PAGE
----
Everyone comes to Bob Geldof with baggage. I loved the hating Mondays song, hated his Development Drums interview and pity him for his personal tragedies. Everyone comes to aid with baggage too. For development types like you and me this usually includes a particular type of philosophical baggage: we want means and ends to point in the same direction. We hope that ethically unproblematic practice is the best (and, ideally, the only) way of making the world a healthier and happier place.
As far as rules of thumbs go, believing that better means lead to better ends isn’t a bad one. Little good comes from being actively bad. And in aid’s case, actions such using ODA to subsidise to your own businesses are unlikely to do much good for the rest of the world. But there are times when means and ends don’t fit together so neatly.
Geldof’s revival of ‘Do they know it’s Christmas’ in response to the Ebola crisis is a good example. It’s true, as critics have argued, that the song’s lyrics, while improved on the original, paint an overly bleak picture of life across the countries of Africa. It’s also true that Band Aid still has a whiff of paternalistic charity. And yet the song has been a hit, raising a lot of money — money to meet a desperate need.
If you want, you can argue, as some bloggers have that by perpetuating stereotypes of a tormented continent, Band Aid prevents the growth of industries such as tourism that will ultimately do more to help than money given now. But this isn’t convincing: pop stars didn’t bring the bleak reality of Ebola into suburban living rooms, TV news did. And, despite Band Aid songs reappearing roughly every 10 years since 1984, recent decades have been comparatively kind to much of Africa. If well-intended songs are frightening people and business away from African countries, the negative impact isn’t obvious.
The means of Band Aid might feel wrong, but the song has probably brought better ends.
There are more complicated cases though. For example, this fascinating blog post by Kristof Titeca and Matthew Sebastian describes the rise and fall of Invisible Children, the US-based NGO that championed the cause of victims of the Lord’s Resistance Army (LRA). By tailoring a slick, social media-oriented message about suffering, Invisible Children were able to capture the attention of middle-America and motivate people into donating and lobbying. This brought money and also contributed (amongst other factors) to changed US policy on LRA affected areas. Invisible Children’s efforts were emotive and impressive. And yet they were also troubling, involving what Titeca and Sebastian call, “[d]ubious, exaggerated, and sometimes incorrect casual relations and information…presented in order to simplify the conflict and inflate Invisible Children’s role in stopping it.”
What’s more, unlike Band Aid and Ebola, where there is a fairly safe, straight line from raising money to assistance and improvement, finding a solution to the problems of the LRA isn’t as easy. And associated with this has been a genuine risk that simple narratives might lead to simplistic attempts at solutions which, as people argued at the height of Invisible Children’s prominence, could have made things worse. For what it’s worth I don’t think this happened. But nevertheless, in this case, it is easier to see the possible connection between less than ideal means (simplified evocative narratives) and bad ends.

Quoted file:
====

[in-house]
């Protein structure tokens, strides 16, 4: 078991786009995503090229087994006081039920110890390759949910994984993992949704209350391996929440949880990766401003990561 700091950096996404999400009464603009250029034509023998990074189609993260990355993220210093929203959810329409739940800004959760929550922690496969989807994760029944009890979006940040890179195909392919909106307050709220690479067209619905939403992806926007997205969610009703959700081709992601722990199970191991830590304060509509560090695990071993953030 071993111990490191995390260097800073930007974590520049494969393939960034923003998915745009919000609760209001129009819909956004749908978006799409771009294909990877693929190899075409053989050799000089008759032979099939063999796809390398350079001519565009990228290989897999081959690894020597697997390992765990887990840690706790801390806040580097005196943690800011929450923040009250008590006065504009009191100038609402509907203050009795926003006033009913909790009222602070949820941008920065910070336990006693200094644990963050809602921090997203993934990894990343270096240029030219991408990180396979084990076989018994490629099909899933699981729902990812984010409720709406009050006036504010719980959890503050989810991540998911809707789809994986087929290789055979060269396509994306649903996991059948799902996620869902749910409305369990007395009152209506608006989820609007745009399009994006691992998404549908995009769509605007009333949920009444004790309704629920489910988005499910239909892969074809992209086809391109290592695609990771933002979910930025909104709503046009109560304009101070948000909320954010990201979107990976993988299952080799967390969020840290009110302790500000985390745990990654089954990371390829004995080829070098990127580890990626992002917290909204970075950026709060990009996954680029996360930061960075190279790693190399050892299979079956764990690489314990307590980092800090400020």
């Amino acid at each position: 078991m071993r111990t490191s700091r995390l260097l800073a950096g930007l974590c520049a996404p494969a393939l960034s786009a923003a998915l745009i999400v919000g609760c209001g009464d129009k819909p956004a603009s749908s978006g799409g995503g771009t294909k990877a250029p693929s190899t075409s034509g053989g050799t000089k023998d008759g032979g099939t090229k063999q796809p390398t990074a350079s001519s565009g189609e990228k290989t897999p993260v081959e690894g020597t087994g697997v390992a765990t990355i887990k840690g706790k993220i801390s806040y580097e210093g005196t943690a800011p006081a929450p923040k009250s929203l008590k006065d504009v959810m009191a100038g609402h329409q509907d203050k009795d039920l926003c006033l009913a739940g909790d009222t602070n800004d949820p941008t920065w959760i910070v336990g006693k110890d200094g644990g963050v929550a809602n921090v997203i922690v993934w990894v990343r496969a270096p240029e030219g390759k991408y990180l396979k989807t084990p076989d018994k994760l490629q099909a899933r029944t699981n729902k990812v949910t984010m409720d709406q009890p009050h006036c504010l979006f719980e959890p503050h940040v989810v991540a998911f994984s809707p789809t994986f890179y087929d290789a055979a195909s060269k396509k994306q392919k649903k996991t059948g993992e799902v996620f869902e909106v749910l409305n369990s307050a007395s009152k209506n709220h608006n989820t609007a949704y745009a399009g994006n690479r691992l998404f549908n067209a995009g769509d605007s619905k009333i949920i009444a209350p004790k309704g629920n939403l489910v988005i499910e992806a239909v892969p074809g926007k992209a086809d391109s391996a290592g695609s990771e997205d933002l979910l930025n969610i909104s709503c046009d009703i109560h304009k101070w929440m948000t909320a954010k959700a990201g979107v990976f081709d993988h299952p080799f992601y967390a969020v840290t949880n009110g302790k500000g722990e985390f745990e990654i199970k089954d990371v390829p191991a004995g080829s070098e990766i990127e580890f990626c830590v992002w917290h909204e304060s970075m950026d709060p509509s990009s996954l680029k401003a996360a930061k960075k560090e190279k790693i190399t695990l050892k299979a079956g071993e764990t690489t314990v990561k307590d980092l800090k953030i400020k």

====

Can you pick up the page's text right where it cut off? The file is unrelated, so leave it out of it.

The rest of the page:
Even so, I don’t think Invisible Children were the real villains, or anything remotely close to it, in the sad story of the LRA. Instead, the real villains have been the obvious ones — the arms trade, some of the combatants (though not coerced combatants, nor those with mental health problems) — and also an important, less obvious, culprit: us.
Or, more specifically, the fact that most of us — people living in the world’s affluent, powerful countries — are not easily moved to care about strangers living in far away places. Remarkably, given that we evolved as a species of small kin-based groups, humans can care for complete strangers, but for most people it’s fleeting. Also, for most of us these moments of compassion don’t come reading tomes on political economy or development practice, they come on exposure to vivid images, evocative appeals and human stories.
And so we get Band Aid, Invisible Children, and a host of other aspects of the giving side of aid (like child sponsorship) that feel wrong to those of us who want to believe that helping people can be done while respecting their dignity, while leaving behind old-fashioned notions of charity, and while also conveying the complexity of development problems. It’s also true that we get NGOs who have policies of only using positive images of the people they work with. However, this doesn’t mean the underlying dilemma, that compassion is hard to elicit, doesn’t exist: Australians, like most people, are not generous givers and their wallets appear most easily opened by graphic images of obvious tragedy (think the Indian Ocean Tsunami) or evocative, simplifying fund-raising approaches (think child sponsorship).
All of which leads me to think that confronting this dilemma, and then trying to learn more about what elicits giving and what shapes people’s thinking about development problems, rather than beating on people like Bob Geldof is the most productive way of ensuring that — one day — we will be spared the agony of yet another remake of ‘Do they Know it’s Christmas’.
[Update: via Twitter I’ve just been lead to an excellent post by Bruce Wydick on similar issues as well smart thinking about alternatives.]
Terence Wood is a Research Fellow at the Development Policy Centre. His PhD focused on Solomon Islands electoral politics. Prior to study he worked for the New Zealand Government Aid Programme.